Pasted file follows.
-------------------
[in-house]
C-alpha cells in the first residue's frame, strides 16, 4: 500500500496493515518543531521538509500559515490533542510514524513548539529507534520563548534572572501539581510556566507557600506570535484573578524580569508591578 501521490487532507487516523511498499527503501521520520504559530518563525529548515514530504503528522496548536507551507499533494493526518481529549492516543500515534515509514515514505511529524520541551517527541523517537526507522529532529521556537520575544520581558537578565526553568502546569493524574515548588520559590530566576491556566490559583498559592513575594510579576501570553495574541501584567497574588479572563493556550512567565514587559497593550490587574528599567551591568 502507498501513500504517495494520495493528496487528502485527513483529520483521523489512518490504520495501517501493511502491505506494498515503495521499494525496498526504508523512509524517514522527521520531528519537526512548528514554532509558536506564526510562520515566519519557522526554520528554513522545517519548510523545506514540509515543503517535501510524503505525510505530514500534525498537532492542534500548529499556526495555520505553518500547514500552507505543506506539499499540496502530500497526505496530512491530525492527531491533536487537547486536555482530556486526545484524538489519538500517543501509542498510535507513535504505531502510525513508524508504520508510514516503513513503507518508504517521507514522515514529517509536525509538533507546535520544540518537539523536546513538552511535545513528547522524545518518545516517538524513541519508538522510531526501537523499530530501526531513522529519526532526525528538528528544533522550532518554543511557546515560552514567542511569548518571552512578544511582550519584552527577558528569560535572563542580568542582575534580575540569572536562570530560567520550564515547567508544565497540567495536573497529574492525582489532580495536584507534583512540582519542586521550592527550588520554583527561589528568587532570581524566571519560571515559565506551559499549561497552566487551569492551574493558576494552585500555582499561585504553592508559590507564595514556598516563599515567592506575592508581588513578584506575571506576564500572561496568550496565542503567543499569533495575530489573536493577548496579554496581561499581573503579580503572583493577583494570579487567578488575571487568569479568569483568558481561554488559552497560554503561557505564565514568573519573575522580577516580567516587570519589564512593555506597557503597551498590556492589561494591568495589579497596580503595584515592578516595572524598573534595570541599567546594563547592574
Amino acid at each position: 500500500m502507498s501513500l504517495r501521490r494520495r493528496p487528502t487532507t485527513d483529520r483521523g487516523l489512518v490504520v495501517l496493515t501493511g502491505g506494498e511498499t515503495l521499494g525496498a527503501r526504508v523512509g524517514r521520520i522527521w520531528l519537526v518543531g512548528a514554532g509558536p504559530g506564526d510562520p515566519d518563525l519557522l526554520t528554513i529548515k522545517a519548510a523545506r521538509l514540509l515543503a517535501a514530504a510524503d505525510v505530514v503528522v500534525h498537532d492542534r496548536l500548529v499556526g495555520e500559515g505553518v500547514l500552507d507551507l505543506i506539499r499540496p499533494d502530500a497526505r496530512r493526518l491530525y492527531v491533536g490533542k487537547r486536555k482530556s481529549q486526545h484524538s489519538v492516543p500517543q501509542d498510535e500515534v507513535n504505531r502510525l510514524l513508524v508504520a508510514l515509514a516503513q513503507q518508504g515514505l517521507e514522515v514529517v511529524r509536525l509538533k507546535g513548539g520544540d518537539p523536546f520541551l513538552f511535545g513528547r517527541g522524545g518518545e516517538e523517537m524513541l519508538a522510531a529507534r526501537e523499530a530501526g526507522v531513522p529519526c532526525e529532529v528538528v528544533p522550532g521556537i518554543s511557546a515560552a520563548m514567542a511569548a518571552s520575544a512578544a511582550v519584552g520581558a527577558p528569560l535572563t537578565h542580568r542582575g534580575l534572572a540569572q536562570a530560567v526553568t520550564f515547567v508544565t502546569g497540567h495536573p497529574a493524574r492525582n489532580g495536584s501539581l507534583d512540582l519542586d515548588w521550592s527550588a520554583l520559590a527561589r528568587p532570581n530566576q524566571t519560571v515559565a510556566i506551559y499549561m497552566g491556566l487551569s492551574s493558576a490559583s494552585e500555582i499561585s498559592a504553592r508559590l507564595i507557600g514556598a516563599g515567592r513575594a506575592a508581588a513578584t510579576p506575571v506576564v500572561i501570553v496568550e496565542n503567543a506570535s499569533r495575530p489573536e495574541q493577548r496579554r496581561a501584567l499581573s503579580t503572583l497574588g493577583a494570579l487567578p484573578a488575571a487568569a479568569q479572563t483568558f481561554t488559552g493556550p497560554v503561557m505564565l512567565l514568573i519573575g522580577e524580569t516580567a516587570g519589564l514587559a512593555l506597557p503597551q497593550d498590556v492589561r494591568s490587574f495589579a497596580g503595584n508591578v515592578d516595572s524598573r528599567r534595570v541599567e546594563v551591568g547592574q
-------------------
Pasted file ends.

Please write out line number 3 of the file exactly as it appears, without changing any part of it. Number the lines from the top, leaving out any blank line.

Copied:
Amino acid at each position: 500500500m502507498s501513500l504517495r501521490r494520495r493528496p487528502t487532507t485527513d483529520r483521523g487516523l489512518v490504520v495501517l496493515t501493511g502491505g506494498e511498499t515503495l521499494g525496498a527503501r526504508v523512509g524517514r521520520i522527521w520531528l519537526v518543531g512548528a514554532g509558536p504559530g506564526d510562520p515566519d518563525l519557522l526554520t528554513i529548515k522545517a519548510a523545506r521538509l514540509l515543503a517535501a514530504a510524503d505525510v505530514v503528522v500534525h498537532d492542534r496548536l500548529v499556526g495555520e500559515g505553518v500547514l500552507d507551507l505543506i506539499r499540496p499533494d502530500a497526505r496530512r493526518l491530525y492527531v491533536g490533542k487537547r486536555k482530556s481529549q486526545h484524538s489519538v492516543p500517543q501509542d498510535e500515534v507513535n504505531r502510525l510514524l513508524v508504520a508510514l515509514a516503513q513503507q518508504g515514505l517521507e514522515v514529517v511529524r509536525l509538533k507546535g513548539g520544540d518537539p523536546f520541551l513538552f511535545g513528547r517527541g522524545g518518545e516517538e523517537m524513541l519508538a522510531a529507534r526501537e523499530a530501526g526507522v531513522p529519526c532526525e529532529v528538528v528544533p522550532g521556537i518554543s511557546a515560552a520563548m514567542a511569548a518571552s520575544a512578544a511582550v519584552g520581558a527577558p528569560l535572563t537578565h542580568r542582575g534580575l534572572a540569572q536562570a530560567v526553568t520550564f515547567v508544565t502546569g497540567h495536573p497529574a493524574r492525582n489532580g495536584s501539581l507534583d512540582l519542586d515548588w521550592s527550588a520554583l520559590a527561589r528568587p532570581n530566576q524566571t519560571v515559565a510556566i506551559y499549561m497552566g491556566l487551569s492551574s493558576a490559583s494552585e500555582i499561585s498559592a504553592r508559590l507564595i507557600g514556598a516563599g515567592r513575594a506575592a508581588a513578584t510579576p506575571v506576564v500572561i501570553v496568550e496565542n503567543a506570535s499569533r495575530p489573536e495574541q493577548r496579554r496581561a501584567l499581573s503579580t503572583l497574588g493577583a494570579l487567578p484573578a488575571a487568569a479568569q479572563t483568558f481561554t488559552g493556550p497560554v503561557m505564565l512567565l514568573i519573575g522580577e524580569t516580567a516587570g519589564l514587559a512593555l506597557p503597551q497593550d498590556v492589561r494591568s490587574f495589579a497596580g503595584n508591578v515592578d516595572s524598573r528599567r534595570v541599567e546594563v551591568g547592574q